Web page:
Eugène Ysaÿe Belgian violinist, composer and conductor

Eugène-Auguste Ysaÿe was a Belgian violinist, composer and conductor. He was regarded as "The King of the Violin", or, as Nathan Milstein put it, the "tsar".

Sydney Symphony Orchestra orchestra

The Sydney Symphony Orchestra (SSO) is an Australian symphony orchestra that was initially formed in 1908. Since its opening in 1973, the Sydney Opera House has been its home concert hall. Simone Young will be the orchestra's next chief conductor when she takes up the position in 2022.

Alfred Hill (composer) Australian composer and conductor

Alfred Francis Hill CMG OBE was an Australian-New Zealand composer, conductor and teacher.

Barry Tuckwell Australian horn player

Barry Emmanuel Tuckwell, was an Australian French horn player who spent most of his professional life in the United Kingdom and the United States. He is generally considered to have been one of the world's leading horn players.

Conservatorium High School Government-funded co-educational selective and specialist secondary day school in Australia

The Conservatorium High School is a public government-funded co-educational selective and secondary day school with speciality in musical education. It is on the western edge of the Royal Botanic Gardens, off Macquarie Street, in the CBD of Sydney, Australia.

William Arundel Orchard OBE FRCM was a British-born Australian organist, pianist, composer, conductor and music educator.

Francis "Frank" Hutchens OBE was a pianist, music teacher and composer originally from New Zealand. He became a popular concert pianist in Australia and was a founding member of the New South Wales Conservatorium of Music, where he taught for fifty years.

Ernest Victor Llewellyn CBE was an Australian violinist, concertmaster, violist, conductor and musical administrator. He was the founding director of the Canberra School of Music and is commemorated by Llewellyn Hall, the concert venue at the School.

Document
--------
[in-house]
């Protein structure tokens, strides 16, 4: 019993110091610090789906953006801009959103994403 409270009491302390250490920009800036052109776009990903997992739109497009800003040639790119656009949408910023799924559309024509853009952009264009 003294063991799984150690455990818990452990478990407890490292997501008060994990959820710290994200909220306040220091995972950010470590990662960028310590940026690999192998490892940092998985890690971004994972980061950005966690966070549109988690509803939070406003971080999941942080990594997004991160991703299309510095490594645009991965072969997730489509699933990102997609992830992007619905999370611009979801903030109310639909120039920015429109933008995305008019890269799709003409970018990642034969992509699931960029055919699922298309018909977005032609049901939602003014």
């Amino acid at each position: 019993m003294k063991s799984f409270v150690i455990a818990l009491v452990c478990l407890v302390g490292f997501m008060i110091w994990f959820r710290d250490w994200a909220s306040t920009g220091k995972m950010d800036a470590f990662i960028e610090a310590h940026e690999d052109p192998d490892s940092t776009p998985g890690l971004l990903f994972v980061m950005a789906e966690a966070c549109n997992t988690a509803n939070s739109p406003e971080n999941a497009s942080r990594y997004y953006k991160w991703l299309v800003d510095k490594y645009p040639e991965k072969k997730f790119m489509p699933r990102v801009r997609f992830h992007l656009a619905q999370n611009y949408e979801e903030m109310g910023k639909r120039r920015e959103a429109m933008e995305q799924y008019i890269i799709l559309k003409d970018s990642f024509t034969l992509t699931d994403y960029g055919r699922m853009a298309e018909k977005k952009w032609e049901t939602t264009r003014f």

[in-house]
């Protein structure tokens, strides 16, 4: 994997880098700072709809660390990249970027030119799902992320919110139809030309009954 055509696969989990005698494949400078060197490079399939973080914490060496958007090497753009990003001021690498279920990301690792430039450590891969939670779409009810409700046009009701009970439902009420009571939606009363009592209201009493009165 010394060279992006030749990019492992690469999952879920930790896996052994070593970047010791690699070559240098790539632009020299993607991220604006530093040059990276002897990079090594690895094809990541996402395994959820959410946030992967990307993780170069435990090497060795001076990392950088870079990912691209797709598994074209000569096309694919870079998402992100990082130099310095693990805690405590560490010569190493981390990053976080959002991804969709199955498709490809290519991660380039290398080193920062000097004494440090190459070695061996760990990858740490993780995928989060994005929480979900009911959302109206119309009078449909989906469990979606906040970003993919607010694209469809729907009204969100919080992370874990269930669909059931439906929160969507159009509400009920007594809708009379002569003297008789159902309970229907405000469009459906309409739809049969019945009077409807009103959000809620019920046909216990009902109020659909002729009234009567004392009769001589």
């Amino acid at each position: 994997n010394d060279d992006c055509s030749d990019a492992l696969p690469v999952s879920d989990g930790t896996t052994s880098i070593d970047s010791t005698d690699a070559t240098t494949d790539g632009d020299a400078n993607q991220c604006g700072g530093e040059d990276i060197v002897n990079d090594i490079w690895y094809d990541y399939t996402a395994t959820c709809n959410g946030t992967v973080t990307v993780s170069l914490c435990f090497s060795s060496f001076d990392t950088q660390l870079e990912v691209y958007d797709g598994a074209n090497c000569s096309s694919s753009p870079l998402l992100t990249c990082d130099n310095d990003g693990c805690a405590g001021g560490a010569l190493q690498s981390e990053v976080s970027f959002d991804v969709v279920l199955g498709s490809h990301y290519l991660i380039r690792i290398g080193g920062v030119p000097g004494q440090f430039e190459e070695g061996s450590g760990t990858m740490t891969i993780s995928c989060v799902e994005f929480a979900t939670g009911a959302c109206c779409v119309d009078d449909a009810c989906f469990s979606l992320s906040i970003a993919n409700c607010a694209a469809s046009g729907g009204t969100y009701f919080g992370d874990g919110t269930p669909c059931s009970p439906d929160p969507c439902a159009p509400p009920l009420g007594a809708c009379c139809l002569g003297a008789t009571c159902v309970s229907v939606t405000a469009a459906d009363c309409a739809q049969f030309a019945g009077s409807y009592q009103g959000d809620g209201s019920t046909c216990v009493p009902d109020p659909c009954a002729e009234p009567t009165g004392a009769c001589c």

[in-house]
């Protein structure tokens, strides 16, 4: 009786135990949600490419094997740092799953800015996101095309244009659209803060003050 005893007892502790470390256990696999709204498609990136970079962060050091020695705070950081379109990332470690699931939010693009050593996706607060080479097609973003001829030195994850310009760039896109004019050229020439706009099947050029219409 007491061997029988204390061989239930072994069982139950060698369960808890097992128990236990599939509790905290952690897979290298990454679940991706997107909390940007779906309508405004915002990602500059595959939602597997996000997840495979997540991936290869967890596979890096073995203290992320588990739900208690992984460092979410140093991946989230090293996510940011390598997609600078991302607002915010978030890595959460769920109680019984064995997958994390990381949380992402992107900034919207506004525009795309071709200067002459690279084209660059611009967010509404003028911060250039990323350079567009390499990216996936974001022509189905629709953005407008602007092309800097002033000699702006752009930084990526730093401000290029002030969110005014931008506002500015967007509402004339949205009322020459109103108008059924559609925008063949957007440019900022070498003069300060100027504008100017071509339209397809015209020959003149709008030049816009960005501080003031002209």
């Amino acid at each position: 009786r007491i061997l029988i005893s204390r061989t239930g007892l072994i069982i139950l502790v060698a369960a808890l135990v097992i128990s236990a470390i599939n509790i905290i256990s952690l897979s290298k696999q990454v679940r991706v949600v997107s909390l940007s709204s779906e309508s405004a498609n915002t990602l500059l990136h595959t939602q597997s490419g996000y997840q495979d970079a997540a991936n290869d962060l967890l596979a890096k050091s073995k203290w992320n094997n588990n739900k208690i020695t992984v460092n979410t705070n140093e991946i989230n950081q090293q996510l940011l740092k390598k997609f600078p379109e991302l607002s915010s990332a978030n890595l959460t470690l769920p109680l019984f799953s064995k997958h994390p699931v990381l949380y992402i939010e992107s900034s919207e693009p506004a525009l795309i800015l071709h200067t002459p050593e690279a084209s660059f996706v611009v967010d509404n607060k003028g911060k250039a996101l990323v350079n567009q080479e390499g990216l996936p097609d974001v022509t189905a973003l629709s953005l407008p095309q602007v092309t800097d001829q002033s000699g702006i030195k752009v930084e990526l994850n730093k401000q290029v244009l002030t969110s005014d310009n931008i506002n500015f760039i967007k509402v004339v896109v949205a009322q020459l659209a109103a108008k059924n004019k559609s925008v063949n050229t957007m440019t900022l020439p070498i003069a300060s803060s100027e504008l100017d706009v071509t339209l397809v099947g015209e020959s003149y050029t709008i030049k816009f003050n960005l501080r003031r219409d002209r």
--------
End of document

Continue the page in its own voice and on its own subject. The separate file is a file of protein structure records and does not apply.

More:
John Farnsworth Hall was an Australian conductor and violinist.

George Vern Barnett Australian musician

George Vern Barnett was an Australian organist, choir master and accompanist. He was an important figure in the musical and cultural life of Sydney for many years in the early twentieth century.

Mirrie Hill composer

Mirrie Irma Hill was an Australian composer.

Edward Goll Australian musician

Edward Goll was a Bohemian pianist who settled in Australia in his late 20s and became a noted piano teacher at the Melbourne University Conservatorium of Music. His students included Margaret Sutherland, Waldemar Seidel and Dot Mendoza. He was also the target of anti-German feeling during World War I, despite having become a British subject at the start of the war.

Robert Pikler OBE was a Hungarian-Australian violinist, violist and teacher.

August Moritz Hermann Heinicke, only ever known as Hermann or Herr Heinicke, was a German-born violinist and music teacher in South Australia. He founded Heinicke's Grand Orchestra and was the first conductor of the Adelaide Conservatorium orchestra.

Jenny Cullen Violinist (1890–1957)

Jenny Cullen (1890–1957) was a violinist and the first female member of the Minneapolis Symphony Orchestra. She was a member of Verbrugghen String Quartet founded by Henri Verbrugghen.

James Messeas cellist (1880/81–1955)

James Messeas was a Dutch cellist, member of Verbrugghen String Quartet.

Verbrugghen String Quartet was a string quartet founded by Henri Verbrugghen.

Stephen Vost Janssen was Australian violin and viola player, teacher and composer, member of the Sydney String Quartet and Austral String Quartet.

Cyril Monk Australian violinist and composer

Cyril Farnsworth Monk was an Australian violinist and academic.


  1. Grove's Dictionary of Music and Musicians, 5th ed., 1954